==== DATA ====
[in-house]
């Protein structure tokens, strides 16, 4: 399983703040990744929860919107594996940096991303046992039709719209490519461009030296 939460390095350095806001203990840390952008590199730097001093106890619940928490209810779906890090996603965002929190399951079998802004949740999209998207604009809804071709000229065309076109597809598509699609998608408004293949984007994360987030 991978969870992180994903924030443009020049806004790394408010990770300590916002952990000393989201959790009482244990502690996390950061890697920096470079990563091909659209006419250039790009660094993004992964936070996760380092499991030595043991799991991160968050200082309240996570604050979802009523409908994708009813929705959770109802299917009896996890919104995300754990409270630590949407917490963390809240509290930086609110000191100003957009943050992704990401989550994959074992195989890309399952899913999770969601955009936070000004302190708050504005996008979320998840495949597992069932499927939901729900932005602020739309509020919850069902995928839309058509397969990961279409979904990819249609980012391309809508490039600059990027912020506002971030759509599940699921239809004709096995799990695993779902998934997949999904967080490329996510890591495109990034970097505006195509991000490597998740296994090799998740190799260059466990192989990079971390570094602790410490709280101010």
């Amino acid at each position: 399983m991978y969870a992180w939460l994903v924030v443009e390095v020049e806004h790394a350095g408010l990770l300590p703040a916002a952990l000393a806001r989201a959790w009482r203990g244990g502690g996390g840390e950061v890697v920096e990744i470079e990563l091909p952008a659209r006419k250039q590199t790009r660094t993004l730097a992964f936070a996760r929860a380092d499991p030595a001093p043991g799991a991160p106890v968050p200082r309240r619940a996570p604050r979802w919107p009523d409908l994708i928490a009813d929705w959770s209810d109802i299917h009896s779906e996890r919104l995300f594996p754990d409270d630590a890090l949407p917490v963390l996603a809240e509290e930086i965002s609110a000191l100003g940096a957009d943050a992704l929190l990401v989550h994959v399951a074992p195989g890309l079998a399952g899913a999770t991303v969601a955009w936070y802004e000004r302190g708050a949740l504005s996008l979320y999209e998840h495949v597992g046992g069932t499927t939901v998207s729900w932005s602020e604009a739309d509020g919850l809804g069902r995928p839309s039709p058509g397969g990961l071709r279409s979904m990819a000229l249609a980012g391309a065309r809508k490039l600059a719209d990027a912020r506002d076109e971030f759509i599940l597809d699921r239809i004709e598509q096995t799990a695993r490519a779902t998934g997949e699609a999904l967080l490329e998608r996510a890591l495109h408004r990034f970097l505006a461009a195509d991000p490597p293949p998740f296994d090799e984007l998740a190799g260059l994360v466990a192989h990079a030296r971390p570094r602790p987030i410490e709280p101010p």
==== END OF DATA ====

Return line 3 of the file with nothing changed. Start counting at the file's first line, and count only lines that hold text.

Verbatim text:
């Amino acid at each position: 399983m991978y969870a992180w939460l994903v924030v443009e390095v020049e806004h790394a350095g408010l990770l300590p703040a916002a952990l000393a806001r989201a959790w009482r203990g244990g502690g996390g840390e950061v890697v920096e990744i470079e990563l091909p952008a659209r006419k250039q590199t790009r660094t993004l730097a992964f936070a996760r929860a380092d499991p030595a001093p043991g799991a991160p106890v968050p200082r309240r619940a996570p604050r979802w919107p009523d409908l994708i928490a009813d929705w959770s209810d109802i299917h009896s779906e996890r919104l995300f594996p754990d409270d630590a890090l949407p917490v963390l996603a809240e509290e930086i965002s609110a000191l100003g940096a957009d943050a992704l929190l990401v989550h994959v399951a074992p195989g890309l079998a399952g899913a999770t991303v969601a955009w936070y802004e000004r302190g708050a949740l504005s996008l979320y999209e998840h495949v597992g046992g069932t499927t939901v998207s729900w932005s602020e604009a739309d509020g919850l809804g069902r995928p839309s039709p058509g397969g990961l071709r279409s979904m990819a000229l249609a980012g391309a065309r809508k490039l600059a719209d990027a912020r506002d076109e971030f759509i599940l597809d699921r239809i004709e598509q096995t799990a695993r490519a779902t998934g997949e699609a999904l967080l490329e998608r996510a890591l495109h408004r990034f970097l505006a461009a195509d991000p490597p293949p998740f296994d090799e984007l998740a190799g260059l994360v466990a192989h990079a030296r971390p570094r602790p987030i410490e709280p101010p």